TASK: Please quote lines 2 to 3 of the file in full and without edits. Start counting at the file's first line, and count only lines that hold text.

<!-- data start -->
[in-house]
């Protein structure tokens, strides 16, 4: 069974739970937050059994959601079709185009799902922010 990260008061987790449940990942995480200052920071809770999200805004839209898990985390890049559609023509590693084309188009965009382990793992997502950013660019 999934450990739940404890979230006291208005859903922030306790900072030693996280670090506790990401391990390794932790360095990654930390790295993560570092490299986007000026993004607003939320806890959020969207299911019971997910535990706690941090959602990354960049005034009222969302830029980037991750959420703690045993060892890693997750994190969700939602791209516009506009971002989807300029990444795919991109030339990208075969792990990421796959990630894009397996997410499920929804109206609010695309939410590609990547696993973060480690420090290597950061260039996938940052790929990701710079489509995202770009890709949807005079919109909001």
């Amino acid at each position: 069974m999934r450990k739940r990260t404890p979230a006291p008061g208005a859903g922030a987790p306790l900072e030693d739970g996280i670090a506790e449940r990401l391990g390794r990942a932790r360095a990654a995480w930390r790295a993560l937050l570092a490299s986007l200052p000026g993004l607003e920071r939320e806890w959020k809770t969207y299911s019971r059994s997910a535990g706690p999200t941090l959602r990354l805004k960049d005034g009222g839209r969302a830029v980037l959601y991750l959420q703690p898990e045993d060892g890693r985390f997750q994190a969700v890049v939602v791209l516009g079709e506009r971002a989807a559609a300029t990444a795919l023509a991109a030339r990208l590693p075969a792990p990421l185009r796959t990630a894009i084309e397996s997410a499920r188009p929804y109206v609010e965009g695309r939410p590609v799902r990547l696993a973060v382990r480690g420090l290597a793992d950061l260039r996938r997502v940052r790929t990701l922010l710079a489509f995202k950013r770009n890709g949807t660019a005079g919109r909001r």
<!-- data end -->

């Protein structure tokens, strides 16, 4: 069974739970937050059994959601079709185009799902922010 990260008061987790449940990942995480200052920071809770999200805004839209898990985390890049559609023509590693084309188009965009382990793992997502950013660019 999934450990739940404890979230006291208005859903922030306790900072030693996280670090506790990401391990390794932790360095990654930390790295993560570092490299986007000026993004607003939320806890959020969207299911019971997910535990706690941090959602990354960049005034009222969302830029980037991750959420703690045993060892890693997750994190969700939602791209516009506009971002989807300029990444795919991109030339990208075969792990990421796959990630894009397996997410499920929804109206609010695309939410590609990547696993973060480690420090290597950061260039996938940052790929990701710079489509995202770009890709949807005079919109909001």
């Amino acid at each position: 069974m999934r450990k739940r990260t404890p979230a006291p008061g208005a859903g922030a987790p306790l900072e030693d739970g996280i670090a506790e449940r990401l391990g390794r990942a932790r360095a990654a995480w930390r790295a993560l937050l570092a490299s986007l200052p000026g993004l607003e920071r939320e806890w959020k809770t969207y299911s019971r059994s997910a535990g706690p999200t941090l959602r990354l805004k960049d005034g009222g839209r969302a830029v980037l959601y991750l959420q703690p898990e045993d060892g890693r985390f997750q994190a969700v890049v939602v791209l516009g079709e506009r971002a989807a559609a300029t990444a795919l023509a991109a030339r990208l590693p075969a792990p990421l185009r796959t990630a894009i084309e397996s997410a499920r188009p929804y109206v609010e965009g695309r939410p590609v799902r990547l696993a973060v382990r480690g420090l290597a793992d950061l260039r996938r997502v940052r790929t990701l922010l710079a489509f995202k950013r770009n890709g949807t660019a005079g919109r909001r």